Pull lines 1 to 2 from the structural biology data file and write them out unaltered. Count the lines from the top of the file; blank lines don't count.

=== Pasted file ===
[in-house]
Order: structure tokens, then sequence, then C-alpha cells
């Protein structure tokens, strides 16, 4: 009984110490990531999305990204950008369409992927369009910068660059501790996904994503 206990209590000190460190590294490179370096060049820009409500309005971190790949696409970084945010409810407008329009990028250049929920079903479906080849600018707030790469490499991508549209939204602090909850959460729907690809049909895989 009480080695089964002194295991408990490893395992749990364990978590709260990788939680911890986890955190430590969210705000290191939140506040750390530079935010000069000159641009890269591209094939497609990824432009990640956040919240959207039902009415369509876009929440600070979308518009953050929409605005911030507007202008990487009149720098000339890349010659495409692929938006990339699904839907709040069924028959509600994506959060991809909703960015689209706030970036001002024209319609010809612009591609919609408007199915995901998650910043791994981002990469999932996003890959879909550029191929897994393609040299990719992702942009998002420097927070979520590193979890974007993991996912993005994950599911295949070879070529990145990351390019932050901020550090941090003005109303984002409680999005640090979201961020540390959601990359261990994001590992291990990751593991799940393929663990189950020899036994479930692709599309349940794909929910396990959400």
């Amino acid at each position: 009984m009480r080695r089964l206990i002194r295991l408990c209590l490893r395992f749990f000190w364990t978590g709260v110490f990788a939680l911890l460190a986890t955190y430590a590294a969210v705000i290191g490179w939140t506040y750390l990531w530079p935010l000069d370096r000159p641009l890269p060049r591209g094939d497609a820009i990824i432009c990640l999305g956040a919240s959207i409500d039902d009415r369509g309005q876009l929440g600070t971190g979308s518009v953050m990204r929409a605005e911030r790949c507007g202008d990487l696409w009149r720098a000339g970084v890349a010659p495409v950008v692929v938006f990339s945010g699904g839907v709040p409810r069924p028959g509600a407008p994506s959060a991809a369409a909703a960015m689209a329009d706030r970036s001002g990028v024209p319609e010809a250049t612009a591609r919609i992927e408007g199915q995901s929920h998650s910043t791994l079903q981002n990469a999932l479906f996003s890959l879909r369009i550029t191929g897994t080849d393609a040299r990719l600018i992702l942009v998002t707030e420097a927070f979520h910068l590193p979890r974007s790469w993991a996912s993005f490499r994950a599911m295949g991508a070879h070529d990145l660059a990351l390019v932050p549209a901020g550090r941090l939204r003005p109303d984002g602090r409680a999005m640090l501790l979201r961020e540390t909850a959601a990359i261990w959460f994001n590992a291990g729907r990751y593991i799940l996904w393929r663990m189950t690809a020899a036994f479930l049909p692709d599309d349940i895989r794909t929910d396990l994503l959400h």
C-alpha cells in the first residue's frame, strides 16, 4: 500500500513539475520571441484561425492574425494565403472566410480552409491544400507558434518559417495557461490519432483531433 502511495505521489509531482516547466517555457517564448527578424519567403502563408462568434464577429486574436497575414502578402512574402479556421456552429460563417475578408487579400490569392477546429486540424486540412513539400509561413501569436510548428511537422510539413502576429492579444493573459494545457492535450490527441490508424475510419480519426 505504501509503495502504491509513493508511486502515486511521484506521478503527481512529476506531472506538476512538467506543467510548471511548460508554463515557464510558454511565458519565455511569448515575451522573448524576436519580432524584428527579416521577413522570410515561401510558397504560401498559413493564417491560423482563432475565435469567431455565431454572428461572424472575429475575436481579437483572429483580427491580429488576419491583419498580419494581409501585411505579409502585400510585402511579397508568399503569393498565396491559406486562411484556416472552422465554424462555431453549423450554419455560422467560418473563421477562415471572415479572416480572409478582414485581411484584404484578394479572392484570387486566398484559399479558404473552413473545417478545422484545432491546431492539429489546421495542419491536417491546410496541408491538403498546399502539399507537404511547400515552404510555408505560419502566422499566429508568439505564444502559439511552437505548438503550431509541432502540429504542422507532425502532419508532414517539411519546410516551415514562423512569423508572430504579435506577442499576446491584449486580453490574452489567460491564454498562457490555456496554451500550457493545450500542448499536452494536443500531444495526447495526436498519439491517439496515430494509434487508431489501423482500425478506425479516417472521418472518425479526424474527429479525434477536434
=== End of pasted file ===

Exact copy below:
[in-house]
Order: structure tokens, then sequence, then C-alpha cells